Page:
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Buddhadharma : Fall 2007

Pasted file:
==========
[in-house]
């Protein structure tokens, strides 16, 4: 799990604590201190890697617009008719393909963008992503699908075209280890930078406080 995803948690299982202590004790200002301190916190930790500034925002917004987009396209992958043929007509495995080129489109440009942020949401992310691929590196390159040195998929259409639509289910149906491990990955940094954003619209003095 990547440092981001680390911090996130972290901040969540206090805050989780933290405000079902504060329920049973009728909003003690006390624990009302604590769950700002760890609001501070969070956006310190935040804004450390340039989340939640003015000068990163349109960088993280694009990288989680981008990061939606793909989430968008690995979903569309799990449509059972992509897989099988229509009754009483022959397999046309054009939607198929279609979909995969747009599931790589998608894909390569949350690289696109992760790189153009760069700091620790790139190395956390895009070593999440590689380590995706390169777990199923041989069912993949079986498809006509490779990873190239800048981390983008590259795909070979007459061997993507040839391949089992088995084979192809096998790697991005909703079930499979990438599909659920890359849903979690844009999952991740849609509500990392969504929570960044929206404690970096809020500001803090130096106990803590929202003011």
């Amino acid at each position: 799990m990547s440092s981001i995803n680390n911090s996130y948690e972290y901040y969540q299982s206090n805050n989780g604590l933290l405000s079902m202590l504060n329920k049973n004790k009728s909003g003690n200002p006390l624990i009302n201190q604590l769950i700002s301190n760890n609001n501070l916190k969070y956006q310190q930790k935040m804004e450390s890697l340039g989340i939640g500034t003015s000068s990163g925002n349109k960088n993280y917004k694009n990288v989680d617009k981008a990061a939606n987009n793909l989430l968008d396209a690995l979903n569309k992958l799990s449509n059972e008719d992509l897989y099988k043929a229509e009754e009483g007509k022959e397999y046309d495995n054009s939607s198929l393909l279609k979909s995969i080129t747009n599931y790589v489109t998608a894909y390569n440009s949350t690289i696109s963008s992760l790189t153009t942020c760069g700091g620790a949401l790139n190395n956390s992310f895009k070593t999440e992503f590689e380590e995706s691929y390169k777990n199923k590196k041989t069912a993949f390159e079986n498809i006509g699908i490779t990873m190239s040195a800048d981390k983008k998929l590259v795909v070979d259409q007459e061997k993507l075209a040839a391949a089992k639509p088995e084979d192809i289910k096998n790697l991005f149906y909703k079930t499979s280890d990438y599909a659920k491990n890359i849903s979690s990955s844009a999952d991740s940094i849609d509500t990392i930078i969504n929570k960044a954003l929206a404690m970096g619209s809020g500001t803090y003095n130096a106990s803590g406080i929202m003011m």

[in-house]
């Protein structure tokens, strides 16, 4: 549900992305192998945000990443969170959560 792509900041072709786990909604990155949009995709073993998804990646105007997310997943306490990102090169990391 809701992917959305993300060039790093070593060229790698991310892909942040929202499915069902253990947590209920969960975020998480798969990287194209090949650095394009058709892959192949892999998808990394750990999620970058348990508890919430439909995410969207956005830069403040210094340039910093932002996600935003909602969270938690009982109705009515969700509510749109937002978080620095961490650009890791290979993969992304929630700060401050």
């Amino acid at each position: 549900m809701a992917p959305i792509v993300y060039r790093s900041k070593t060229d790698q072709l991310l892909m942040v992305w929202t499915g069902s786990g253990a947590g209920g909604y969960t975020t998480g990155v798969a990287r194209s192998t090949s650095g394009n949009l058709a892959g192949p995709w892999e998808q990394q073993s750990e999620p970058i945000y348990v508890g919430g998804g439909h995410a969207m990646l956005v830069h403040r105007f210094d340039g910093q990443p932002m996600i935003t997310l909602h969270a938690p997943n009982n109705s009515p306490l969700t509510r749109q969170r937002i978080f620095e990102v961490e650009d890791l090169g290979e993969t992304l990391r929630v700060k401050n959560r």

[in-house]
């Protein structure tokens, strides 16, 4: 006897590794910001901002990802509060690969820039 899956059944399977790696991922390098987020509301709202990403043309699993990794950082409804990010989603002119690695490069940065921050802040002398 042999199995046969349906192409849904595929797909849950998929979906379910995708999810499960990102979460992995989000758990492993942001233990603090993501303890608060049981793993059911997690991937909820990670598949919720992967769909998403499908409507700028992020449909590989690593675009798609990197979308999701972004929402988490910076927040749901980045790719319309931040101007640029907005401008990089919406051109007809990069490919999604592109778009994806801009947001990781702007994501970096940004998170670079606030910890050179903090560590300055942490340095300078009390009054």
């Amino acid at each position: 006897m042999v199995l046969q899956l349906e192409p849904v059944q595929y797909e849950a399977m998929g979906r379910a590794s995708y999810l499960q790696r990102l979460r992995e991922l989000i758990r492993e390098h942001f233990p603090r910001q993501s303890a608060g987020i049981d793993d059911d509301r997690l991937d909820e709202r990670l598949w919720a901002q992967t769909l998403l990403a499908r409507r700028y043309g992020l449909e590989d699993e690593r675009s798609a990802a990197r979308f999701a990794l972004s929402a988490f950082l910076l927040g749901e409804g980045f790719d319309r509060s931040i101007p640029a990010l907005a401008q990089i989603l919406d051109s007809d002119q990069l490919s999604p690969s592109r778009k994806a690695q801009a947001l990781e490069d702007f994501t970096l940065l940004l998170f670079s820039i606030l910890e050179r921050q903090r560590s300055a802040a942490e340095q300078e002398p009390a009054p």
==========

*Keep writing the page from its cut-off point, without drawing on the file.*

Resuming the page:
fall 2007| 96 |buddhadharma A tAste of letting go By Kristin lemal mikeholmes Although I am in my thirties, I have the food preferences of a child. I like comfort foods: bread, cheese, pasta, unadorned turkey sandwiches, mayonnaise. It helps if my food is white and, like my five-year-old, I do not let my foods “mix.” My gourmet mother-in-law goes to great lengths to cook something I’ll eat, only to discover that she’s inad- vertently added some flavoring I eschew, and I politely decline her five-star meal to avoid public gagging. My infantile prefer- ences have not helped family relations. When I began doing long retreats in the 1990s, I was introduced to oryoki, a Zen practice of silently eating meals in the meditation hall as a form of meditation. The practitioner has four black bowls that are filled by a server and, after some long, highly choreographed preliminaries, she eats everything in her bowls in short order. She eats everything in her bowls. I, however, devised covert means to avoid eating the wholesome vegetarian fare served at retreats: I signaled the server to give me only a small amount; I sneaked cheese sandwiches from the kitchen dur- ing walking meditation; I carried a ziplock baggie in my sleeve to off-load unaccept- able bits; and yes, I admit that I sat next to my husband and switched bowls when he had cleaned his. I cannot overemphasize how gauche these behaviors are in such an austere Zen practice, the purpose of which is to reduce attachment and preferences. And so I gave myself to oryoki much as Odys- seus tied himself to the mast; I would eat everything in my bowls with no surrepti- tious snacking on the side. The first real test came on just the sec- ond day. I gazed into my middle bowl overflowing with half a dozen vegetables that I’d literally never consumed in my life and, though Buddhism is nontheistic, I prayed, “Dear Lord, do not let me hurl.” I worked with grim determination, alternat- ing bites of the slippery morass with bites of the inoffensive rice next to it. Because there was not much time before we would, en masse, clean our utensils, I had to be relentless in getting the food down and I finished not a moment too soon. Then, unbeknownst to my quiet companions, I did a mental jig to celebrate my victory. Although this proved to be, by some small margin, the most challenging meal I would face over the next twelve days, it set into motion an unraveling of con- trol patterns that had been invisible to me. I began to see how I compulsively coupled every morsel with another so as to distribute the yucky bits across their more palatable neighbors. I plotted which mouthfuls to leave for last, striving to end with a taste that I could stand lingering on my palate. Seeing this, I knew I had to commit to an even more radical act of surrender. I began to eat whatever mixture hap- pened to be scooped onto my chopsticks, without regard for the consequences. I refused to indulge in the ongoing mental dialogue about which vegetable, and how much of it, and with what, and I simply allowed the winds of my karma to dictate how my food would enter me. I became a mere witness to this small woman con- suming her lunch. Perhaps the final test came when I was one of the servers and realized with delight that I would be able to scoop just what I liked onto my plate. But as I reached for the tongs someone mimed, “Let me serve you,” and my crest fell as I realized that I’d never, never get what I wanted without having it all mixed up with what I didn’t want. Yet as the young man dished up reckless piles onto my plate, I felt gratitude arise in my heart. I realized that I cared so much more deeply about accepting his generosity than I did about whether I ate the best ratio of tofu to carrots. I mentally begged my mother- in-law’s forgiveness for my hitherto com- plete ignorance of the beauty of accepting a gift, and I felt the last vestiges of deep food neurosis slide off me like so much overcooked spinach from an oily knife. Then, as frequently happens on long meditation retreats, something unex- pected happened: I began enjoying my food. No longer managing my consump- tion, I found flavors and textures bliss- fully exploding in my mouth. I found I could just let go and see what unexpected miracle would occur next. And, what was more, I saw that all of the experiences of my life were the same. When the things I thought I didn’t want got all mixed up with the things I thought I did want, my life was still OK. At the end of the meal chants, there is a line that goes, “The prosperity of the bodhisattva is inexhaustible, filling the whole of space.” This suddenly rang true to me, as I saw that wanting what I get is infinitely more satisfying than getting what I want, even when it means having to eat my vegetables. Kristin Luce LemAL is A freeLAnce writer And hAs A privAte prActice in Buddhist And Body-BAsed psycho- therApy. she Lives in middLeBury, vermont. journeys